Hi @DiegoLopez. I’ve had a first attempt at this. Given the few datapoints you have, I’ve only be able to apply linear regression trees. My original thought process was that once we have polynomials defined over each node, we can then compute their active subspace. This is possible because regression trees output a series of `Poly`

instances, which can then be fed into the `Subspace`

class.

For the former, see the code below:

```
import equadratures as eq
import pandas as pd
import numpy as np
import matplotlib.pyplot as plt
data = pd.read_csv('dataset.csv')
N, d = data.shape
input_var_names = ['v'+str(i) for i in range(1, d-2)]
X = pd.DataFrame(data, columns=input_var_names).values
tree_1 = eq.PolyTree(splitting_criterion='loss_gradient', order=1)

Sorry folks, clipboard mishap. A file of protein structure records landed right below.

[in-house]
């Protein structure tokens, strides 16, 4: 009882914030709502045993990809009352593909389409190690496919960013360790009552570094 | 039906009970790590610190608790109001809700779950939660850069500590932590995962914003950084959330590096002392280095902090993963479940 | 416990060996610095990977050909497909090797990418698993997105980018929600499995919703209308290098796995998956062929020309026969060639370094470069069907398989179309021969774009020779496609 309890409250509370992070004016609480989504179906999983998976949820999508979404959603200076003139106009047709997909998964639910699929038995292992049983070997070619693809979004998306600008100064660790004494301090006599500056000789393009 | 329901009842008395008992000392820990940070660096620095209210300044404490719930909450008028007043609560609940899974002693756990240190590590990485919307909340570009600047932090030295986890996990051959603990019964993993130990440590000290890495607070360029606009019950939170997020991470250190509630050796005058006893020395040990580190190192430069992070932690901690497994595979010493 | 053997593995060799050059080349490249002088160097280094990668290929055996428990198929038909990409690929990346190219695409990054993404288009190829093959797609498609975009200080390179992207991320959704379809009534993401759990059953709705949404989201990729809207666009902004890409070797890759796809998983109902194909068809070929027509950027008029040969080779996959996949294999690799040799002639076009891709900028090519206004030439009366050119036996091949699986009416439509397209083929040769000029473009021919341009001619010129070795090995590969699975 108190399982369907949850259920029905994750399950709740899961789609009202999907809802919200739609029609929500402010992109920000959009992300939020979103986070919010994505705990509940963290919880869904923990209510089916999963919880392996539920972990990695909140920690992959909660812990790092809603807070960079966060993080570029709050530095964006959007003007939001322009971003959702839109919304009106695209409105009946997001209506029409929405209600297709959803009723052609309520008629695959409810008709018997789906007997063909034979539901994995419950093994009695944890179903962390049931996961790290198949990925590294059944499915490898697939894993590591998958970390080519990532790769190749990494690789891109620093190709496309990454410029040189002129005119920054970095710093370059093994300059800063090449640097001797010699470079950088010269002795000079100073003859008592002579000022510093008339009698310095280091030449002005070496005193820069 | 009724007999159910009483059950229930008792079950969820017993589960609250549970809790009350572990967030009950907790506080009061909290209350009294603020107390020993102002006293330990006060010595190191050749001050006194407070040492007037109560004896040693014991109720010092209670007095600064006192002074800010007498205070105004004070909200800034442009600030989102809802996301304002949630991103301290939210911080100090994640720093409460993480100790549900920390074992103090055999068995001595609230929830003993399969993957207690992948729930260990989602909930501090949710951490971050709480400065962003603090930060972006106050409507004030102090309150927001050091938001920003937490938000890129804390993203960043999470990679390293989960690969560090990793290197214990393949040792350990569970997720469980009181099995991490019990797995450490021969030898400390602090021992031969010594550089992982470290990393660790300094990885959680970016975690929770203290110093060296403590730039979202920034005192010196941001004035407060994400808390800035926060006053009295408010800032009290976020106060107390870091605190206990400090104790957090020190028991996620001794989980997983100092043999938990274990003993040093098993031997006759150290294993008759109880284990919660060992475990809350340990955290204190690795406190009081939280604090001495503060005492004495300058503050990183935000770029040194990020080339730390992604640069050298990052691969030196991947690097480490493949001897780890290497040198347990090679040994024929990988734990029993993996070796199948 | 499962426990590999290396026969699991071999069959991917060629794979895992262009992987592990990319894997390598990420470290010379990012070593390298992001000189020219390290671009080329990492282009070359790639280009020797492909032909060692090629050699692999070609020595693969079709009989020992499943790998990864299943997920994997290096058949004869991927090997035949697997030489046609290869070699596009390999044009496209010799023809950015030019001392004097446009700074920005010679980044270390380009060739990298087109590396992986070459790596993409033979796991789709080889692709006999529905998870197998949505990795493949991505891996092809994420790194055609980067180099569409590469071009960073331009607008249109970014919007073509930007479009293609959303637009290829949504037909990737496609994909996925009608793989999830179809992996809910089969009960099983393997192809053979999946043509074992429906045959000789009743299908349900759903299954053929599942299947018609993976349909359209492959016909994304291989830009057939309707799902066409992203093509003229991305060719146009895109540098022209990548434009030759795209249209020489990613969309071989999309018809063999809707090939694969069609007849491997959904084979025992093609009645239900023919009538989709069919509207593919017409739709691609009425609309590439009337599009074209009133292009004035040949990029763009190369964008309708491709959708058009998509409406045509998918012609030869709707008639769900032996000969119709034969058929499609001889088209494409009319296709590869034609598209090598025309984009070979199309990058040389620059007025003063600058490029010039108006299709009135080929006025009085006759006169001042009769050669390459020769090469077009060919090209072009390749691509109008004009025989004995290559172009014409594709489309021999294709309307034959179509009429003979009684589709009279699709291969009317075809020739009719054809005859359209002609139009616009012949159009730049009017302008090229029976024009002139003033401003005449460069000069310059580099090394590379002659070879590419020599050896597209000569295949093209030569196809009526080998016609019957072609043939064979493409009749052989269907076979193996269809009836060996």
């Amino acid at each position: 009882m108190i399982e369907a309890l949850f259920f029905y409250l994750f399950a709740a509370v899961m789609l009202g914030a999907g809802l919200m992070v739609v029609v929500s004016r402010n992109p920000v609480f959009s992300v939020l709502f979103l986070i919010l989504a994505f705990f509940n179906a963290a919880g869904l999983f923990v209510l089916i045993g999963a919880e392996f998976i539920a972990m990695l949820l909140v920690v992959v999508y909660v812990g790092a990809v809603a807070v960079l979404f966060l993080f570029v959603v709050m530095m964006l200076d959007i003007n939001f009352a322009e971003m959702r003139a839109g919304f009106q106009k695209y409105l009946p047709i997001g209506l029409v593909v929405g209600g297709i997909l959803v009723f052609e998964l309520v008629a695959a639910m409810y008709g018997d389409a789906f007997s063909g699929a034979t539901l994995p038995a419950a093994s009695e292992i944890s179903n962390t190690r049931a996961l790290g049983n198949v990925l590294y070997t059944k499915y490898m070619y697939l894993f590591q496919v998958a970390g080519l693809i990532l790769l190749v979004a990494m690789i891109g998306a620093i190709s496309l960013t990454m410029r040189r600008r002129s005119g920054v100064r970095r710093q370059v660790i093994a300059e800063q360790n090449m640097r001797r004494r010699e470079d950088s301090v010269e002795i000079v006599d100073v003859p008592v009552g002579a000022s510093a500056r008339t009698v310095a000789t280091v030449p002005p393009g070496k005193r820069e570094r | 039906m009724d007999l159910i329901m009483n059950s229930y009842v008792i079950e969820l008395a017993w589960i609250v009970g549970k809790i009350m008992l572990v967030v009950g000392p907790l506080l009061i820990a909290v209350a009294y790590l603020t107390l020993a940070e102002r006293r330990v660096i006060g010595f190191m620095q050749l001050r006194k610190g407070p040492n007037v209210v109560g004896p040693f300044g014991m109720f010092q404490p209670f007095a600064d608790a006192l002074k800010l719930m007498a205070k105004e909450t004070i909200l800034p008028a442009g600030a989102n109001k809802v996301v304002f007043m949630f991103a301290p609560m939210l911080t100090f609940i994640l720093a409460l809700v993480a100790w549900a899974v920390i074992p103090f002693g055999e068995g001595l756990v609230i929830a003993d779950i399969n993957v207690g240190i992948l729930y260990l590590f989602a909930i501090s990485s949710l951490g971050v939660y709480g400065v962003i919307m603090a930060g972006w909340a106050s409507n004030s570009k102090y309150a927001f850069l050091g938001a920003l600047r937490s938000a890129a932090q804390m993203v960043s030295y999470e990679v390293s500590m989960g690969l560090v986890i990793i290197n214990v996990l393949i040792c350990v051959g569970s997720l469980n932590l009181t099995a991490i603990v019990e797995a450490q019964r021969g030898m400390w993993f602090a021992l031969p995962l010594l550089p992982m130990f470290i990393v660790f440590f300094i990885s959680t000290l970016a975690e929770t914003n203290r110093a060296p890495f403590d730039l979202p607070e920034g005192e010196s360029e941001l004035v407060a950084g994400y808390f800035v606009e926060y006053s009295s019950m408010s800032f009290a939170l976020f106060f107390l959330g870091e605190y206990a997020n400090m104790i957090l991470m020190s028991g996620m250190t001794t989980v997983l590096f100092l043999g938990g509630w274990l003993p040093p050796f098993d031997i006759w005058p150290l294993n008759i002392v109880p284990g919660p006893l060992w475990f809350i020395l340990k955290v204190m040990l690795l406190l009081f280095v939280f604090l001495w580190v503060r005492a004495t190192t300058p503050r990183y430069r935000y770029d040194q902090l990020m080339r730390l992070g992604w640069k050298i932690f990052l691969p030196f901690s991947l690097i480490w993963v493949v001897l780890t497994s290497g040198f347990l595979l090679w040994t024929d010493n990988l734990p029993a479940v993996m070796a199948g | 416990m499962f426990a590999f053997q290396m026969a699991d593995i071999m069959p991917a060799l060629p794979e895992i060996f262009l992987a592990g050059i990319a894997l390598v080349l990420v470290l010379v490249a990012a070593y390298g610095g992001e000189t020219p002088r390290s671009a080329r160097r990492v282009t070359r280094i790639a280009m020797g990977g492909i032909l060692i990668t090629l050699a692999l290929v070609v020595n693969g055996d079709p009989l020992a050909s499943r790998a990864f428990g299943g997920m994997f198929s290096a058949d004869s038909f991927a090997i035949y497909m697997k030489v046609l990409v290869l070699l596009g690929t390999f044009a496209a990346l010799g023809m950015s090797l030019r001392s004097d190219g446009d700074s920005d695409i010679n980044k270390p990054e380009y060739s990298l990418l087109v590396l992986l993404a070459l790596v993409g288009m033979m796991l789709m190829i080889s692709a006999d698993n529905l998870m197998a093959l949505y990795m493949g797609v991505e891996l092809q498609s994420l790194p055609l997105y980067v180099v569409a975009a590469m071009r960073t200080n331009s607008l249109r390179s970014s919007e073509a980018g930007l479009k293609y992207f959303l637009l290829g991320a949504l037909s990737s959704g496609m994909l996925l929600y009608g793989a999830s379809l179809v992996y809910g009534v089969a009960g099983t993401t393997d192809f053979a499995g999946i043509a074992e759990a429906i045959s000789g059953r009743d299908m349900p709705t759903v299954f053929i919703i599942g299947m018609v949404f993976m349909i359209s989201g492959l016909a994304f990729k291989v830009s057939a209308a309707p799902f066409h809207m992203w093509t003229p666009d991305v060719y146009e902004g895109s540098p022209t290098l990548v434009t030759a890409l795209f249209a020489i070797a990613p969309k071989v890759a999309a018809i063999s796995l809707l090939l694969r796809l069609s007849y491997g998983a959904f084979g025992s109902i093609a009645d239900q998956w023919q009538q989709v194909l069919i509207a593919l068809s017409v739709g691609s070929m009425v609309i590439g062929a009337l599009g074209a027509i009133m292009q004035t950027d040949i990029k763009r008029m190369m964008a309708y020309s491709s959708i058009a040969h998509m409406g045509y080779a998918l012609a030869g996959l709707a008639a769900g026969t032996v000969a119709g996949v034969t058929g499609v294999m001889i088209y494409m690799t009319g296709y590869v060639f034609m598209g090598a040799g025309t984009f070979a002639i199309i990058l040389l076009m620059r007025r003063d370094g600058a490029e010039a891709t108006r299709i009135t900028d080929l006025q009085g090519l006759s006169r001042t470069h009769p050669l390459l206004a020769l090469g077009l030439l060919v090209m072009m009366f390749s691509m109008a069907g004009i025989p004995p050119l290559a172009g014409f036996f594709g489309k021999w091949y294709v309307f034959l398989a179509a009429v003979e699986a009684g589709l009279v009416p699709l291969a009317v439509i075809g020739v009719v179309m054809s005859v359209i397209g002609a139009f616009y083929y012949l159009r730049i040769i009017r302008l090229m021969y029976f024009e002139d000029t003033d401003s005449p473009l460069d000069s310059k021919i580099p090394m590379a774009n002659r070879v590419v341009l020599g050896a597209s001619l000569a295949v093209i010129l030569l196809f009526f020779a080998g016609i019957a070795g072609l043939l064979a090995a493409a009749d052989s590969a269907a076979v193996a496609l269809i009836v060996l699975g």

tree_1.fit(X,data['qoi1'].values)
tree_1.get_splits()
```

This should return:

```
[[-0.6428257804365949, 18],
[-0.2806524228882106, 23],
[0.5000000092592589, 17],
[0.3320158013032749, 12]]
individual_polys = tree_1.get_polys()
individual_polys
```

This should return a list of polynomials:

```
[<equadratures.poly.Poly at 0x1329a0250>,
<equadratures.poly.Poly at 0x132c122e0>,
<equadratures.poly.Poly at 0x132324c70>,
<equadratures.poly.Poly at 0x132cc7310>,
<equadratures.poly.Poly at 0x132c4f670>]
```

In terms of output, here is what each polynomial looks yields:

```
for little_polys in individual_polys:
little_polys.plot_model_vs_data()
fig, ax = little_polys.plot_sobol(order=1, show=False)
ax.set_xticklabels(input_var_names, fontsize=8)
```

One can also use the online GraphViz tool to view the tree structure:

So what do we do next? My suggestion would be to see if you can generate more data / simulations, and also see if there is a strong physical rationale for the split locations. Hope this helps.